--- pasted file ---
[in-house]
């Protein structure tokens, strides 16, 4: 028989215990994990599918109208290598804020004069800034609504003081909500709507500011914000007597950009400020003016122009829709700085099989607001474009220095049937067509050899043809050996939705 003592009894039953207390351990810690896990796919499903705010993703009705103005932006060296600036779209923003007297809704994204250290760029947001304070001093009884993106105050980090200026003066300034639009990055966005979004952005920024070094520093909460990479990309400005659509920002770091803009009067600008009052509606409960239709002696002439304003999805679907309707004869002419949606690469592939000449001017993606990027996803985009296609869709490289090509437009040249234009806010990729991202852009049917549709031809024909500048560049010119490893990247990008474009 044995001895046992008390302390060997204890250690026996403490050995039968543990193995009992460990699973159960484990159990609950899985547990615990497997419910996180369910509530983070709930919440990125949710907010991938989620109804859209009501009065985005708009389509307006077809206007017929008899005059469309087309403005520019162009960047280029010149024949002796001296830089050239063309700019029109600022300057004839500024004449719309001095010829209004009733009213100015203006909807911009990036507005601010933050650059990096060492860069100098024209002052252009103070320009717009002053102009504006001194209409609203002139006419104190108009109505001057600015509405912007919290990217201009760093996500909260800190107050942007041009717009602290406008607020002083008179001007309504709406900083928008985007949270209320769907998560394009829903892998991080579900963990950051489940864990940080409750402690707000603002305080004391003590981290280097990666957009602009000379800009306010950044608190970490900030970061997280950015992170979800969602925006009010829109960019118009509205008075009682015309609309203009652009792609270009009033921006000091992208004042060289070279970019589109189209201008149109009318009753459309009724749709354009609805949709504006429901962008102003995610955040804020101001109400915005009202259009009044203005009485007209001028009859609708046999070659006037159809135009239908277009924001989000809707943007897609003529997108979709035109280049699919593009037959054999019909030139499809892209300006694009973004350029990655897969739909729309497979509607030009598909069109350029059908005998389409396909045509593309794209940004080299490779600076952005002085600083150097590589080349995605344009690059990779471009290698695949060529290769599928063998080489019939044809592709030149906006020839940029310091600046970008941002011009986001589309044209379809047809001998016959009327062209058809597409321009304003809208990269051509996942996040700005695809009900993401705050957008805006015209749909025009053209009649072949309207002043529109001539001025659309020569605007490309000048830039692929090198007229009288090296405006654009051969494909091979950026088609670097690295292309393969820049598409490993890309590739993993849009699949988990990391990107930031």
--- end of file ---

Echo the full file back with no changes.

[in-house]
């Protein structure tokens, strides 16, 4: 028989215990994990599918109208290598804020004069800034609504003081909500709507500011914000007597950009400020003016122009829709700085099989607001474009220095049937067509050899043809050996939705 003592009894039953207390351990810690896990796919499903705010993703009705103005932006060296600036779209923003007297809704994204250290760029947001304070001093009884993106105050980090200026003066300034639009990055966005979004952005920024070094520093909460990479990309400005659509920002770091803009009067600008009052509606409960239709002696002439304003999805679907309707004869002419949606690469592939000449001017993606990027996803985009296609869709490289090509437009040249234009806010990729991202852009049917549709031809024909500048560049010119490893990247990008474009 044995001895046992008390302390060997204890250690026996403490050995039968543990193995009992460990699973159960484990159990609950899985547990615990497997419910996180369910509530983070709930919440990125949710907010991938989620109804859209009501009065985005708009389509307006077809206007017929008899005059469309087309403005520019162009960047280029010149024949002796001296830089050239063309700019029109600022300057004839500024004449719309001095010829209004009733009213100015203006909807911009990036507005601010933050650059990096060492860069100098024209002052252009103070320009717009002053102009504006001194209409609203002139006419104190108009109505001057600015509405912007919290990217201009760093996500909260800190107050942007041009717009602290406008607020002083008179001007309504709406900083928008985007949270209320769907998560394009829903892998991080579900963990950051489940864990940080409750402690707000603002305080004391003590981290280097990666957009602009000379800009306010950044608190970490900030970061997280950015992170979800969602925006009010829109960019118009509205008075009682015309609309203009652009792609270009009033921006000091992208004042060289070279970019589109189209201008149109009318009753459309009724749709354009609805949709504006429901962008102003995610955040804020101001109400915005009202259009009044203005009485007209001028009859609708046999070659006037159809135009239908277009924001989000809707943007897609003529997108979709035109280049699919593009037959054999019909030139499809892209300006694009973004350029990655897969739909729309497979509607030009598909069109350029059908005998389409396909045509593309794209940004080299490779600076952005002085600083150097590589080349995605344009690059990779471009290698695949060529290769599928063998080489019939044809592709030149906006020839940029310091600046970008941002011009986001589309044209379809047809001998016959009327062209058809597409321009304003809208990269051509996942996040700005695809009900993401705050957008805006015209749909025009053209009649072949309207002043529109001539001025659309020569605007490309000048830039692929090198007229009288090296405006654009051969494909091979950026088609670097690295292309393969820049598409490993890309590739993993849009699949988990990391990107930031």